The powers that be don't like the courts directing them in every matter, but lethargy on their part leads to courts becoming the final destination. A lot many decisions that the government should take are left for the courts to effect.
The government's views is so cockeyed that it wants films to be clean and wholesome, but, at the same time, the content on OTT platforms depict vulgarity ad nauseam. Films are rated A, UA, U, and so on, and the cinemas, at least in major centres, follow the norms. In the case of OTT content, which reaches our homes, we have no control and even children have access to it.
The courts have now decided to step in. This week, the Delhi High Court took cognizance of the matter. It observed that the content of the TVF-produced web series 'College Romance' on Sony's OTT platform was "obscene, lascivious and profane". The Court also asked the government to take steps to check the language on such platforms.
The judge, Swarana Kanta Sharma, found the language so obscene and vulgar that she had to use earphones to watch the episodes lest it shocked and alarmed people around.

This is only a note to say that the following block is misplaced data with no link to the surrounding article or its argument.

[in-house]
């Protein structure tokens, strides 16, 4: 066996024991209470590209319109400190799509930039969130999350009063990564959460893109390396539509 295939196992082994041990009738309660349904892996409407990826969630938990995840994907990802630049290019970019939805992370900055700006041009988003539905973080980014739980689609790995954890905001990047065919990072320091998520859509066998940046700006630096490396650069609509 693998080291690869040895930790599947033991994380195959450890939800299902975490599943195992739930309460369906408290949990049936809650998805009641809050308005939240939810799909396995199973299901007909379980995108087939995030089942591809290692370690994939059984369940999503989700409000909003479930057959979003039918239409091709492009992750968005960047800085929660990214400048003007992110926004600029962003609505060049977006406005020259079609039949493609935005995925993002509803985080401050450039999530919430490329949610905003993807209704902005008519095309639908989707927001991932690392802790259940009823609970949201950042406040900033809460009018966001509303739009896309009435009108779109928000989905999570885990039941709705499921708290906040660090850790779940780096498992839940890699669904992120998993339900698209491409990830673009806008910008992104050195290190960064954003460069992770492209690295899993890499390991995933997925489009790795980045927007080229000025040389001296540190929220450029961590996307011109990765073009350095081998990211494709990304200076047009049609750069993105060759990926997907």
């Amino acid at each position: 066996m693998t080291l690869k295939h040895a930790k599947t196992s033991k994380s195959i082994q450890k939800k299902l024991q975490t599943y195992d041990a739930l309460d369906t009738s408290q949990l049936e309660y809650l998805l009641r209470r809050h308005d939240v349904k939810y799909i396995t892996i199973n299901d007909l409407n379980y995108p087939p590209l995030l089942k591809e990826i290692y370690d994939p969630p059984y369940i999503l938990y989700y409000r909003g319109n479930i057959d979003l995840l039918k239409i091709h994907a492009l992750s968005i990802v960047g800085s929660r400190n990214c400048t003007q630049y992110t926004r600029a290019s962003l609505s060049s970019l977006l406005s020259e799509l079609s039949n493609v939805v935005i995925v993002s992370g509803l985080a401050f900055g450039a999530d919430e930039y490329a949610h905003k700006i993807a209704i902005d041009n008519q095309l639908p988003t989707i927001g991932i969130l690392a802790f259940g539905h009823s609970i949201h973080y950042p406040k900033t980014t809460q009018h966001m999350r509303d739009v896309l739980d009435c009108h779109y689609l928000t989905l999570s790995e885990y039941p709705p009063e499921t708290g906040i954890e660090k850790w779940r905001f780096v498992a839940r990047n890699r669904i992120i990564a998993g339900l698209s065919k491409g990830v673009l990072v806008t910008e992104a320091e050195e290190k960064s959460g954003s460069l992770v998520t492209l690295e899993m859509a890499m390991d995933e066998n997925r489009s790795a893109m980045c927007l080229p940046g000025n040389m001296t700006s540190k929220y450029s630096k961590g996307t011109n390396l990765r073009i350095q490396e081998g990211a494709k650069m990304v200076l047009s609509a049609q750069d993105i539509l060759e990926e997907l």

The judge ruled that TVF, the show's director Simarpreet Singh and actor Apoorva Arora are liable to face action under Section 67 (publishing or transmitting, in the electronic form, any material which is lascivious) and 67A (punishment for publishing or transmitting of material containing sexually explicit act) of the Information Technology (IT) Act.
The court also observed that since the web series was available on YouTube, which is viewed by everyone in the country, there are no age restrictions.
This is a good start. Finally, the law has stepped in and, unless the government takes steps to check OTT content, more FIRs will follow, wasting the time and money of the courts.
Even Remakes Bomb: Now What?
South remakes don't work anymore and Hindi makers don't have the writers who can create an original idea. The last two film releases, 'Shehzada' and 'Selfiee', were remakes of 'Ala Vaikunthapurramuloo' (Telugu) and 'Driving Licence (MalayalamD), respectively. Both proved to be unmitigated disasters.